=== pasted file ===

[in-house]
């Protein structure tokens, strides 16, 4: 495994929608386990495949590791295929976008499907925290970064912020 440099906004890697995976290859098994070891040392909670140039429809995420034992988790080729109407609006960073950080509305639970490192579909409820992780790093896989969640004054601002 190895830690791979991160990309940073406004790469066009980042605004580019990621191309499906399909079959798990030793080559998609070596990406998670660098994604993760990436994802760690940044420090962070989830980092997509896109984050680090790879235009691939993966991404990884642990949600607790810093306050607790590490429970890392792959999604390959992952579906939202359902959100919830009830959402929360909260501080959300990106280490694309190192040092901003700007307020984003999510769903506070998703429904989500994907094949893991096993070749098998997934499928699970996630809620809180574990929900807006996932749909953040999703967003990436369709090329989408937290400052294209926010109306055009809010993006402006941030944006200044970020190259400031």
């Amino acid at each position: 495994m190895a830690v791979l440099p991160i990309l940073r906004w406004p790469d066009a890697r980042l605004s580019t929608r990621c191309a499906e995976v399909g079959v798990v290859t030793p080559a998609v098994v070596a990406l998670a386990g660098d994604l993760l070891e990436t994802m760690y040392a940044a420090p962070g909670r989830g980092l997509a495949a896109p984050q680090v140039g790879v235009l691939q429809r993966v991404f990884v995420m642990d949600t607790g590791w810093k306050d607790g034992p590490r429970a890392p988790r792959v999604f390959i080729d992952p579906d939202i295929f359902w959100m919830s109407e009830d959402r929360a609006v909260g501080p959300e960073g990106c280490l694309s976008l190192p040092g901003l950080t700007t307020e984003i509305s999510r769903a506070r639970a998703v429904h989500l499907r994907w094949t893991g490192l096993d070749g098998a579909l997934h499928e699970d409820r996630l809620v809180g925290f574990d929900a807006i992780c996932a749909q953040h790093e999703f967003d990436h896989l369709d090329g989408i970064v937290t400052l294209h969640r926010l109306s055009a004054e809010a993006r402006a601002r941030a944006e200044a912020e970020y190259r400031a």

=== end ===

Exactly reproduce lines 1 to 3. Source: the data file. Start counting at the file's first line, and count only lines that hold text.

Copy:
[in-house]
């Protein structure tokens, strides 16, 4: 495994929608386990495949590791295929976008499907925290970064912020 440099906004890697995976290859098994070891040392909670140039429809995420034992988790080729109407609006960073950080509305639970490192579909409820992780790093896989969640004054601002 190895830690791979991160990309940073406004790469066009980042605004580019990621191309499906399909079959798990030793080559998609070596990406998670660098994604993760990436994802760690940044420090962070989830980092997509896109984050680090790879235009691939993966991404990884642990949600607790810093306050607790590490429970890392792959999604390959992952579906939202359902959100919830009830959402929360909260501080959300990106280490694309190192040092901003700007307020984003999510769903506070998703429904989500994907094949893991096993070749098998997934499928699970996630809620809180574990929900807006996932749909953040999703967003990436369709090329989408937290400052294209926010109306055009809010993006402006941030944006200044970020190259400031």
């Amino acid at each position: 495994m190895a830690v791979l440099p991160i990309l940073r906004w406004p790469d066009a890697r980042l605004s580019t929608r990621c191309a499906e995976v399909g079959v798990v290859t030793p080559a998609v098994v070596a990406l998670a386990g660098d994604l993760l070891e990436t994802m760690y040392a940044a420090p962070g909670r989830g980092l997509a495949a896109p984050q680090v140039g790879v235009l691939q429809r993966v991404f990884v995420m642990d949600t607790g590791w810093k306050d607790g034992p590490r429970a890392p988790r792959v999604f390959i080729d992952p579906d939202i295929f359902w959100m919830s109407e009830d959402r929360a609006v909260g501080p959300e960073g990106c280490l694309s976008l190192p040092g901003l950080t700007t307020e984003i509305s999510r769903a506070r639970a998703v429904h989500l499907r994907w094949t893991g490192l096993d070749g098998a579909l997934h499928e699970d409820r996630l809620v809180g925290f574990d929900a807006i992780c996932a749909q953040h790093e999703f967003d990436h896989l369709d090329g989408i970064v937290t400052l294209h969640r926010l109306s055009a004054e809010a993006r402006a601002r941030a944006e200044a912020e970020y190259r400031a």